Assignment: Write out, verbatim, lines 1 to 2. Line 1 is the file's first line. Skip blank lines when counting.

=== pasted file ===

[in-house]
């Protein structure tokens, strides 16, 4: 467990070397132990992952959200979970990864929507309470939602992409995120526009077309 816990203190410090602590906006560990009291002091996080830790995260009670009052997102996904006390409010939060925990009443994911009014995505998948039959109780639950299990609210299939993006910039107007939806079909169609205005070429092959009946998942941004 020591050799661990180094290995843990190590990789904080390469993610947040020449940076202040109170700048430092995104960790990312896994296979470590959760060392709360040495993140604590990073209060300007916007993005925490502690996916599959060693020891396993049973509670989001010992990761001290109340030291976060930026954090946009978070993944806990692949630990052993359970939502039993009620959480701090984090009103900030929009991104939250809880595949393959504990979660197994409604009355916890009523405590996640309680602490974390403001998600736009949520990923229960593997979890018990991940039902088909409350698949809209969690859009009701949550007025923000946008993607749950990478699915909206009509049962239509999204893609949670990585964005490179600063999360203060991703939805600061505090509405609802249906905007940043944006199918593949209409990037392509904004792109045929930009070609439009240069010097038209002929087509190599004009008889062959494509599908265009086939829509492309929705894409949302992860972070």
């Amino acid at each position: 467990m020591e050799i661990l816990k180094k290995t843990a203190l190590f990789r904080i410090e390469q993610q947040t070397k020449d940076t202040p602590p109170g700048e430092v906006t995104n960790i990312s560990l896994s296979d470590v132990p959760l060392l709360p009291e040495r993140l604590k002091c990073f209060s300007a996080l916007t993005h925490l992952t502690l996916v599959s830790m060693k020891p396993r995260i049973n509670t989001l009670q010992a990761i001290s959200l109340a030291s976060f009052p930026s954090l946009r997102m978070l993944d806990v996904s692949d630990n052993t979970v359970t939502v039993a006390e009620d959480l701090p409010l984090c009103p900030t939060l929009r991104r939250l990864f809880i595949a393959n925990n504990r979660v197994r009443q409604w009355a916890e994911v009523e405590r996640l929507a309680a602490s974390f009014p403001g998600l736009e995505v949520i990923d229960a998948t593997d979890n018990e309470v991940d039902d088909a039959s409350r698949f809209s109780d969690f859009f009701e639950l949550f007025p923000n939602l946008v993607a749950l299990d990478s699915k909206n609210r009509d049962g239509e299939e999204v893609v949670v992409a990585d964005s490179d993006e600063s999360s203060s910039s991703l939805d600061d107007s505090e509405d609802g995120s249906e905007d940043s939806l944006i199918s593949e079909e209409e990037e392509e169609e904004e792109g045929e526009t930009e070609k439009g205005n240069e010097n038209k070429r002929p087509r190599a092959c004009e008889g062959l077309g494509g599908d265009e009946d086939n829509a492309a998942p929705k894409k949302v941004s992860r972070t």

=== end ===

[in-house]
């Protein structure tokens, strides 16, 4: 467990070397132990992952959200979970990864929507309470939602992409995120526009077309 816990203190410090602590906006560990009291002091996080830790995260009670009052997102996904006390409010939060925990009443994911009014995505998948039959109780639950299990609210299939993006910039107007939806079909169609205005070429092959009946998942941004 020591050799661990180094290995843990190590990789904080390469993610947040020449940076202040109170700048430092995104960790990312896994296979470590959760060392709360040495993140604590990073209060300007916007993005925490502690996916599959060693020891396993049973509670989001010992990761001290109340030291976060930026954090946009978070993944806990692949630990052993359970939502039993009620959480701090984090009103900030929009991104939250809880595949393959504990979660197994409604009355916890009523405590996640309680602490974390403001998600736009949520990923229960593997979890018990991940039902088909409350698949809209969690859009009701949550007025923000946008993607749950990478699915909206009509049962239509999204893609949670990585964005490179600063999360203060991703939805600061505090509405609802249906905007940043944006199918593949209409990037392509904004792109045929930009070609439009240069010097038209002929087509190599004009008889062959494509599908265009086939829509492309929705894409949302992860972070």